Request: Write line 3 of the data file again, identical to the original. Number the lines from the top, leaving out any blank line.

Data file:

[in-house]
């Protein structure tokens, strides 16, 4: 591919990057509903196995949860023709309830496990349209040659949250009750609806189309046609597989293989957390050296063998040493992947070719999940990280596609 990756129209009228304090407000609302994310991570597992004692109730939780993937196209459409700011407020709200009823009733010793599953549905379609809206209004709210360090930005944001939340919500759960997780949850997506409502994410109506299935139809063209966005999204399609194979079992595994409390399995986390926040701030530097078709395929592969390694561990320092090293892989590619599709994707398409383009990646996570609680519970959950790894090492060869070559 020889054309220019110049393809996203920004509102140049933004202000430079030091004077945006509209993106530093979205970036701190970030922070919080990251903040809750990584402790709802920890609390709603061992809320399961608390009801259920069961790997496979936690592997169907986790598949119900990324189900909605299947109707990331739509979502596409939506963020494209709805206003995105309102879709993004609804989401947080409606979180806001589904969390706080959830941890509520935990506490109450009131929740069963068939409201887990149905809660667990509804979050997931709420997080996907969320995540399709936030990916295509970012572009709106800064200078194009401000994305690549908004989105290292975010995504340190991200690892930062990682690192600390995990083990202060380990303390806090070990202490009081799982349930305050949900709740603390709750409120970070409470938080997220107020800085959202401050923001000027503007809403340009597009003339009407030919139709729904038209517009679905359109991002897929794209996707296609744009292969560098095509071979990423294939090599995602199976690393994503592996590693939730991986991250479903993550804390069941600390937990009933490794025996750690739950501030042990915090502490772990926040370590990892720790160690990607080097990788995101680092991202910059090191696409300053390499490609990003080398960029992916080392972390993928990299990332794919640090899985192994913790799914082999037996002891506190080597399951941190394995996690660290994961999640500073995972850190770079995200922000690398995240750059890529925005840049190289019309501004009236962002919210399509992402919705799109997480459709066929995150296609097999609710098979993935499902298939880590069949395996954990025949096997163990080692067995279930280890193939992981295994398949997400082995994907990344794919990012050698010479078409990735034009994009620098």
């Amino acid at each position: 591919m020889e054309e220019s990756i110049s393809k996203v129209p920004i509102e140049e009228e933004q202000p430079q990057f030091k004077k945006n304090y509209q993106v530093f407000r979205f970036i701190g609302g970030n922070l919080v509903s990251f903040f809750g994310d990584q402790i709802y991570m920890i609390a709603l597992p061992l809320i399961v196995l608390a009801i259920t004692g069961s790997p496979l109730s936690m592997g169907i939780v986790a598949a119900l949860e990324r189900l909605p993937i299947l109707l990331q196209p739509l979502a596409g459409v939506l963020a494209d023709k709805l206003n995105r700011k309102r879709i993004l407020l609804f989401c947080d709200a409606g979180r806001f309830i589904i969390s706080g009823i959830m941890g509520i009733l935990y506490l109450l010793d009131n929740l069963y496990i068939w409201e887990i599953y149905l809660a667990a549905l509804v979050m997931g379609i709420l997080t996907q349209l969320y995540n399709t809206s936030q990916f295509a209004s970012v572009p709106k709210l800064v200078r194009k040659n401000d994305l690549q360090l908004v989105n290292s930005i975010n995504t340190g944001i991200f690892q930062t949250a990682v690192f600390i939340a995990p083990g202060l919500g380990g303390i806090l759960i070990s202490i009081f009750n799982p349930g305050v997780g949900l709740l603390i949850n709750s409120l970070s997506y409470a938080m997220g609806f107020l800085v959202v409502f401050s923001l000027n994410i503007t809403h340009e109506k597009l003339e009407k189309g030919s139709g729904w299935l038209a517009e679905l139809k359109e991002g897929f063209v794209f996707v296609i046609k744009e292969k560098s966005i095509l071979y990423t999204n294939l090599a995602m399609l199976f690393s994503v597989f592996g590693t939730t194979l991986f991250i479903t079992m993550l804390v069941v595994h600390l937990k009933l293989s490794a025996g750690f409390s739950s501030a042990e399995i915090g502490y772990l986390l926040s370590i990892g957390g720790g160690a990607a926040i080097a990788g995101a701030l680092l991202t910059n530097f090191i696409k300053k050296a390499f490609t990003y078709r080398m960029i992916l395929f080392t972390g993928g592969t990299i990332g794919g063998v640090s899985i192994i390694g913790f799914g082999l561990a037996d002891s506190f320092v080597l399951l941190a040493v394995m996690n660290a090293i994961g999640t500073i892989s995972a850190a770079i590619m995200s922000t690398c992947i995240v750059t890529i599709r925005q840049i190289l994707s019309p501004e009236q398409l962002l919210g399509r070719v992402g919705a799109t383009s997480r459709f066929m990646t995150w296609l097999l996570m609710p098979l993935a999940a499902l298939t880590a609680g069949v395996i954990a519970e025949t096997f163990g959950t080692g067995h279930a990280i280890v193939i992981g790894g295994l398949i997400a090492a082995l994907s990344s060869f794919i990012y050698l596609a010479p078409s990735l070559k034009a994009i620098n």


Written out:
């Amino acid at each position: 591919m020889e054309e220019s990756i110049s393809k996203v129209p920004i509102e140049e009228e933004q202000p430079q990057f030091k004077k945006n304090y509209q993106v530093f407000r979205f970036i701190g609302g970030n922070l919080v509903s990251f903040f809750g994310d990584q402790i709802y991570m920890i609390a709603l597992p061992l809320i399961v196995l608390a009801i259920t004692g069961s790997p496979l109730s936690m592997g169907i939780v986790a598949a119900l949860e990324r189900l909605p993937i299947l109707l990331q196209p739509l979502a596409g459409v939506l963020a494209d023709k709805l206003n995105r700011k309102r879709i993004l407020l609804f989401c947080d709200a409606g979180r806001f309830i589904i969390s706080g009823i959830m941890g509520i009733l935990y506490l109450l010793d009131n929740l069963y496990i068939w409201e887990i599953y149905l809660a667990a549905l509804v979050m997931g379609i709420l997080t996907q349209l969320y995540n399709t809206s936030q990916f295509a209004s970012v572009p709106k709210l800064v200078r194009k040659n401000d994305l690549q360090l908004v989105n290292s930005i975010n995504t340190g944001i991200f690892q930062t949250a990682v690192f600390i939340a995990p083990g202060l919500g380990g303390i806090l759960i070990s202490i009081f009750n799982p349930g305050v997780g949900l709740l603390i949850n709750s409120l970070s997506y409470a938080m997220g609806f107020l800085v959202v409502f401050s923001l000027n994410i503007t809403h340009e109506k597009l003339e009407k189309g030919s139709g729904w299935l038209a517009e679905l139809k359109e991002g897929f063209v794209f996707v296609i046609k744009e292969k560098s966005i095509l071979y990423t999204n294939l090599a995602m399609l199976f690393s994503v597989f592996g590693t939730t194979l991986f991250i479903t079992m993550l804390v069941v595994h600390l937990k009933l293989s490794a025996g750690f409390s739950s501030a042990e399995i915090g502490y772990l986390l926040s370590i990892g957390g720790g160690a990607a926040i080097a990788g995101a701030l680092l991202t910059n530097f090191i696409k300053k050296a390499f490609t990003y078709r080398m960029i992916l395929f080392t972390g993928g592969t990299i990332g794919g063998v640090s899985i192994i390694g913790f799914g082999l561990a037996d002891s506190f320092v080597l399951l941190a040493v394995m996690n660290a090293i994961g999640t500073i892989s995972a850190a770079i590619m995200s922000t690398c992947i995240v750059t890529i599709r925005q840049i190289l994707s019309p501004e009236q398409l962002l919210g399509r070719v992402g919705a799109t383009s997480r459709f066929m990646t995150w296609l097999l996570m609710p098979l993935a999940a499902l298939t880590a609680g069949v395996i954990a519970e025949t096997f163990g959950t080692g067995h279930a990280i280890v193939i992981g790894g295994l398949i997400a090492a082995l994907s990344s060869f794919i990012y050698l596609a010479p078409s990735l070559k034009a994009i620098n």